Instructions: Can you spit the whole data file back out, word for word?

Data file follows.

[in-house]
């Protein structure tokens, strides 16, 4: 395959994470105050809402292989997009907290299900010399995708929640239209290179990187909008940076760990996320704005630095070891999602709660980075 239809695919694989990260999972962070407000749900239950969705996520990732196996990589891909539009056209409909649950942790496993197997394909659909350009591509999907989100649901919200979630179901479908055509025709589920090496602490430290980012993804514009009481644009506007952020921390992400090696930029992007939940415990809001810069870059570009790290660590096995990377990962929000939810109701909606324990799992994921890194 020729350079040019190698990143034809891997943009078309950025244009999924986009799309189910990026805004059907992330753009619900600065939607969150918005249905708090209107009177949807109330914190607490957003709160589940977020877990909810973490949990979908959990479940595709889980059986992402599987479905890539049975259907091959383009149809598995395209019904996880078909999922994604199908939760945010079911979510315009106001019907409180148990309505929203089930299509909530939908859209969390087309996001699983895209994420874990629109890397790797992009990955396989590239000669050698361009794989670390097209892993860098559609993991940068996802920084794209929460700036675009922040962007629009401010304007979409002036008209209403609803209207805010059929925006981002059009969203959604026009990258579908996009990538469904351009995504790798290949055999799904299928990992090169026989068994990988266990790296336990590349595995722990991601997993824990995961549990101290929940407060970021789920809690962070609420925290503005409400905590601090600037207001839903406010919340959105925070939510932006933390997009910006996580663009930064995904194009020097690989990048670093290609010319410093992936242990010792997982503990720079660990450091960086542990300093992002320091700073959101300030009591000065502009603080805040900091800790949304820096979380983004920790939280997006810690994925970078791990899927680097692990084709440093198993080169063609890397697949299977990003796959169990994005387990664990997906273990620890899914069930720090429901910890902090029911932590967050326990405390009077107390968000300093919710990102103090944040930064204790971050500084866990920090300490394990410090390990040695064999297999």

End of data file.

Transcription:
[in-house]
């Protein structure tokens, strides 16, 4: 395959994470105050809402292989997009907290299900010399995708929640239209290179990187909008940076760990996320704005630095070891999602709660980075 239809695919694989990260999972962070407000749900239950969705996520990732196996990589891909539009056209409909649950942790496993197997394909659909350009591509999907989100649901919200979630179901479908055509025709589920090496602490430290980012993804514009009481644009506007952020921390992400090696930029992007939940415990809001810069870059570009790290660590096995990377990962929000939810109701909606324990799992994921890194 020729350079040019190698990143034809891997943009078309950025244009999924986009799309189910990026805004059907992330753009619900600065939607969150918005249905708090209107009177949807109330914190607490957003709160589940977020877990909810973490949990979908959990479940595709889980059986992402599987479905890539049975259907091959383009149809598995395209019904996880078909999922994604199908939760945010079911979510315009106001019907409180148990309505929203089930299509909530939908859209969390087309996001699983895209994420874990629109890397790797992009990955396989590239000669050698361009794989670390097209892993860098559609993991940068996802920084794209929460700036675009922040962007629009401010304007979409002036008209209403609803209207805010059929925006981002059009969203959604026009990258579908996009990538469904351009995504790798290949055999799904299928990992090169026989068994990988266990790296336990590349595995722990991601997993824990995961549990101290929940407060970021789920809690962070609420925290503005409400905590601090600037207001839903406010919340959105925070939510932006933390997009910006996580663009930064995904194009020097690989990048670093290609010319410093992936242990010792997982503990720079660990450091960086542990300093992002320091700073959101300030009591000065502009603080805040900091800790949304820096979380983004920790939280997006810690994925970078791990899927680097692990084709440093198993080169063609890397697949299977990003796959169990994005387990664990997906273990620890899914069930720090429901910890902090029911932590967050326990405390009077107390968000300093919710990102103090944040930064204790971050500084866990920090300490394990410090390990040695064999297999």